The NY Times has a piece addressing the dubious claim that barefoot running will cure you of your running injuries (here).
For one thing, I don’t know anyone who has made that claim. I have seen people say that in order to continue their running career, they had to switch gears, and barefoot running provided that change for them. It was true for me.
For another, who among us thinks that all barefoot running entails is either a fancy-schmancy pair of low-profile shoes or heading out the door barefoot? Yeah, it has nothing to do with form, right?
It has EVERYTHING to do with form. And you have to build that up slowly. P…a…i…n…f…u…l…l…y slowly. I was “lucky” to be coming off a knee injury (yes, caused by old school running) so that I could start slow and unambitious.
I haven’t seen a single resource out there suggest that people shouldn’t study good form and start out easy. Do yourself a favor and do your research before starting. I read Jason Robillard’s The Barefoot Running Book, and I can personally recommend it as a great, practical beginner’s guide.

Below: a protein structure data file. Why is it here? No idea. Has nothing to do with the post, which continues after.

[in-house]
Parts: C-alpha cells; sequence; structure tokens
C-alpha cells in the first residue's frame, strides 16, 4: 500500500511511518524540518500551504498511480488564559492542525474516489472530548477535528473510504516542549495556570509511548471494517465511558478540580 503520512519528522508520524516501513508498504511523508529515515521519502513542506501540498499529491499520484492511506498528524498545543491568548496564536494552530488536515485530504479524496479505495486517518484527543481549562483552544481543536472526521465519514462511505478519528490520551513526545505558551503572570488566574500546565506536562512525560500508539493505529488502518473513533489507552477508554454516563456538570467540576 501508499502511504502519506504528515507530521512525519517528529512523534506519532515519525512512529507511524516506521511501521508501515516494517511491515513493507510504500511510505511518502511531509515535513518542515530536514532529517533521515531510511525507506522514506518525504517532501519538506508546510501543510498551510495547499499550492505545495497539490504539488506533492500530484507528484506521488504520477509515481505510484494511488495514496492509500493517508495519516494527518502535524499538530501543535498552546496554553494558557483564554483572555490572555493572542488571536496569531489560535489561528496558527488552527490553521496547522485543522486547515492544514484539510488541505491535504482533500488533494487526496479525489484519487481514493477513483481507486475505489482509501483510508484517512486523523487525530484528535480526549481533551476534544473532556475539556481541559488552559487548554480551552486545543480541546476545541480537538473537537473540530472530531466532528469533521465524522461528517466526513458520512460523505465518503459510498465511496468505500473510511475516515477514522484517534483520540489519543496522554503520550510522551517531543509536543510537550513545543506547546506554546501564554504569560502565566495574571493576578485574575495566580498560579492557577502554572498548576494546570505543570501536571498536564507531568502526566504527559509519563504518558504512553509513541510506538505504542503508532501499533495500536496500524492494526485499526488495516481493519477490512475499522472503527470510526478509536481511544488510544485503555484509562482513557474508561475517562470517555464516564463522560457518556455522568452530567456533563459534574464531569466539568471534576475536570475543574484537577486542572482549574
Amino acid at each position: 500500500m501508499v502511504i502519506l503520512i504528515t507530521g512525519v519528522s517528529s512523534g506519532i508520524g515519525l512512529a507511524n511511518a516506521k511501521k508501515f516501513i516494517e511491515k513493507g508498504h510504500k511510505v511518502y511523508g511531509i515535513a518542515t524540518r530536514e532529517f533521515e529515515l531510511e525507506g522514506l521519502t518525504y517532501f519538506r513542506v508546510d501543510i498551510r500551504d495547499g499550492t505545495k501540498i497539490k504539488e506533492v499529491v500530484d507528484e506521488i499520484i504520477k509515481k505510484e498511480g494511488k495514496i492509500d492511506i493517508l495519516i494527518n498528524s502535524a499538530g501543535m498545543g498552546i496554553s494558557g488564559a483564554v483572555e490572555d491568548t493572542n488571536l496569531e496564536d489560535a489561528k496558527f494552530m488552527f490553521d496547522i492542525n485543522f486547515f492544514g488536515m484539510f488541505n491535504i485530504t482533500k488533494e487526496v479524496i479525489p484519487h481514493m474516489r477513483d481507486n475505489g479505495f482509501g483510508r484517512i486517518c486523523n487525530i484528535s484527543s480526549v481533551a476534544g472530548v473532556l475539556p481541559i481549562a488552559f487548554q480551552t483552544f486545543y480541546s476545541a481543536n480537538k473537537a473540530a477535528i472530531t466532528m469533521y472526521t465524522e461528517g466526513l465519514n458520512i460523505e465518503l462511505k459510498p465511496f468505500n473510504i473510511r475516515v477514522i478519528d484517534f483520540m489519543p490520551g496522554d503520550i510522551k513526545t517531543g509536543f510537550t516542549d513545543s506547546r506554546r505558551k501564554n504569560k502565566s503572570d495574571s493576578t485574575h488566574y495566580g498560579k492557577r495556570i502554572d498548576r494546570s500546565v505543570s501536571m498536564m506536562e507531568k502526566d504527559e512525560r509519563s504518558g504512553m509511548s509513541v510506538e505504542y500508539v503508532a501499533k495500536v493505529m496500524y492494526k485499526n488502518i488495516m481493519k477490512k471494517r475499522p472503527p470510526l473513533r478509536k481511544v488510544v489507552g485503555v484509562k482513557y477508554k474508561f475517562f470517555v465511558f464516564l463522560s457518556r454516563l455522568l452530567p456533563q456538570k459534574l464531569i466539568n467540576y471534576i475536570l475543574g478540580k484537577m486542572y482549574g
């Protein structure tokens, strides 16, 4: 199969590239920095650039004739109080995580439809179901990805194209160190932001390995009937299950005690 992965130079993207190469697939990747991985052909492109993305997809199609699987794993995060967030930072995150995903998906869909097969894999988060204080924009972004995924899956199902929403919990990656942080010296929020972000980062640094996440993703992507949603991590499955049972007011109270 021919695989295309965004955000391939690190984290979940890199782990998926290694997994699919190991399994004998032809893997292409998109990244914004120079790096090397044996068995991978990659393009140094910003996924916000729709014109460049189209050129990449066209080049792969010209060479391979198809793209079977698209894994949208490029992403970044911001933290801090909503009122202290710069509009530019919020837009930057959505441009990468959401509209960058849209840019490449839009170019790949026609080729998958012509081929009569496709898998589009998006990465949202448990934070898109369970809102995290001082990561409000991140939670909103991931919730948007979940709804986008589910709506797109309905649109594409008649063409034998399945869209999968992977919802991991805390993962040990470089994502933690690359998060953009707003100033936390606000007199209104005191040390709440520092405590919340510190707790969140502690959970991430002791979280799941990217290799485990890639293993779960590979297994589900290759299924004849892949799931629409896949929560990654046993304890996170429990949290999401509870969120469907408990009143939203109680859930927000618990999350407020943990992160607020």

And of course we’re still subject to injuries, but I’m guessing they’ll be different types in different places:
Earlier research has shown that high-frequency forces tend to move up the body through a person’s bones. Lower-frequency forces typically move through muscles and soft tissue. So shifting to a forefoot running style, as people do when running barefoot, may lessen your risk for a stress fracture, and up your chances of developing a muscle strain or tendinitis.
So, folks, all the old rules apply. Take care of yourself out there. But don’t let the naysayers scare you if it feels right.